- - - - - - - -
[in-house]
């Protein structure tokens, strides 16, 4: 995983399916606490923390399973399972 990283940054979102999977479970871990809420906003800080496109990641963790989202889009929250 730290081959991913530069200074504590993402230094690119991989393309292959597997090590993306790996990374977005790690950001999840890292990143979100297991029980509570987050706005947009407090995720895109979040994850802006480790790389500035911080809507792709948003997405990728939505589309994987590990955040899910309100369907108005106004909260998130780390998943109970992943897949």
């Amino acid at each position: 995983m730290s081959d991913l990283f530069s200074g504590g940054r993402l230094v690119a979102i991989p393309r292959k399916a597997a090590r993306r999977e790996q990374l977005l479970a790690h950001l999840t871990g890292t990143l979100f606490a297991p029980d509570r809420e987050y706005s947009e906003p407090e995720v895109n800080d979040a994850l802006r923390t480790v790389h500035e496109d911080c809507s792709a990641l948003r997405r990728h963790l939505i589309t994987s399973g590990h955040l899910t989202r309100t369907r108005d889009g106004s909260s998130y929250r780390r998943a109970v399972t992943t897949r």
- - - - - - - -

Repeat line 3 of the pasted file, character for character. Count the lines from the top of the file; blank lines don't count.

């Amino acid at each position: 995983m730290s081959d991913l990283f530069s200074g504590g940054r993402l230094v690119a979102i991989p393309r292959k399916a597997a090590r993306r999977e790996q990374l977005l479970a790690h950001l999840t871990g890292t990143l979100f606490a297991p029980d509570r809420e987050y706005s947009e906003p407090e995720v895109n800080d979040a994850l802006r923390t480790v790389h500035e496109d911080c809507s792709a990641l948003r997405r990728h963790l939505i589309t994987s399973g590990h955040l899910t989202r309100t369907r108005d889009g106004s909260s998130y929250r780390r998943a109970v399972t992943t897949r």